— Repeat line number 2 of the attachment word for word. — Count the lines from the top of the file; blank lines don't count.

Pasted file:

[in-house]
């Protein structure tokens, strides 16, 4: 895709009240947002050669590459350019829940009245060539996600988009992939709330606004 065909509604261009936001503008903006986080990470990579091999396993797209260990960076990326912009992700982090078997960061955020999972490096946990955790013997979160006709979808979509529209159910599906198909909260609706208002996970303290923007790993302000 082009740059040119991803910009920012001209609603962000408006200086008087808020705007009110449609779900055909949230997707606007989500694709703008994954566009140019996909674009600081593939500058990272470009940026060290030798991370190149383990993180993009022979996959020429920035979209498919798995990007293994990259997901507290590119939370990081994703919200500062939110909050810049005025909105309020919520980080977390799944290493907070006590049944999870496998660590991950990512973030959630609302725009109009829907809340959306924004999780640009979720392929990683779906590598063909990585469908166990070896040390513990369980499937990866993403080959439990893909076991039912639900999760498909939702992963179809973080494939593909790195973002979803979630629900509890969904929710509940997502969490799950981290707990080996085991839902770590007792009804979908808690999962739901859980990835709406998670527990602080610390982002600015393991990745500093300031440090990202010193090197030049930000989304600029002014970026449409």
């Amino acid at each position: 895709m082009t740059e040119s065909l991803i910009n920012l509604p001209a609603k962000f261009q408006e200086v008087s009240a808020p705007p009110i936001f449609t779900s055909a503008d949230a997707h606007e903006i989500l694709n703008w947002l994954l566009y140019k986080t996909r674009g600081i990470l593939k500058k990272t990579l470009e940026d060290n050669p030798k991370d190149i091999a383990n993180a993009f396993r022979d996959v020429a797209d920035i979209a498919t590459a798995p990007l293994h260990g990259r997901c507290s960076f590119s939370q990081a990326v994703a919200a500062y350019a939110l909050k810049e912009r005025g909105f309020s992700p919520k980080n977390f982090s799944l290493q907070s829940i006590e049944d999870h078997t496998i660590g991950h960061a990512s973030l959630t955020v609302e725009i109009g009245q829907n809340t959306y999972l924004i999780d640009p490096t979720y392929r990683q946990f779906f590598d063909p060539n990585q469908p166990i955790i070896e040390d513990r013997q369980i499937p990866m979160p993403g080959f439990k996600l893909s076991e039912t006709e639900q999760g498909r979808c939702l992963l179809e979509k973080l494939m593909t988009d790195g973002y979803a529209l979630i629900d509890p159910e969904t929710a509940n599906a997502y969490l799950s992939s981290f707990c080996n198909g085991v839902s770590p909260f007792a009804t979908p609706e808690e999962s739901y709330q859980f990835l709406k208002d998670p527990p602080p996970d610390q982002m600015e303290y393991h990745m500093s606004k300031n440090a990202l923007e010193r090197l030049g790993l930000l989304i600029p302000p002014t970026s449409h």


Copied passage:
């Protein structure tokens, strides 16, 4: 895709009240947002050669590459350019829940009245060539996600988009992939709330606004 065909509604261009936001503008903006986080990470990579091999396993797209260990960076990326912009992700982090078997960061955020999972490096946990955790013997979160006709979808979509529209159910599906198909909260609706208002996970303290923007790993302000 082009740059040119991803910009920012001209609603962000408006200086008087808020705007009110449609779900055909949230997707606007989500694709703008994954566009140019996909674009600081593939500058990272470009940026060290030798991370190149383990993180993009022979996959020429920035979209498919798995990007293994990259997901507290590119939370990081994703919200500062939110909050810049005025909105309020919520980080977390799944290493907070006590049944999870496998660590991950990512973030959630609302725009109009829907809340959306924004999780640009979720392929990683779906590598063909990585469908166990070896040390513990369980499937990866993403080959439990893909076991039912639900999760498909939702992963179809973080494939593909790195973002979803979630629900509890969904929710509940997502969490799950981290707990080996085991839902770590007792009804979908808690999962739901859980990835709406998670527990602080610390982002600015393991990745500093300031440090990202010193090197030049930000989304600029002014970026449409």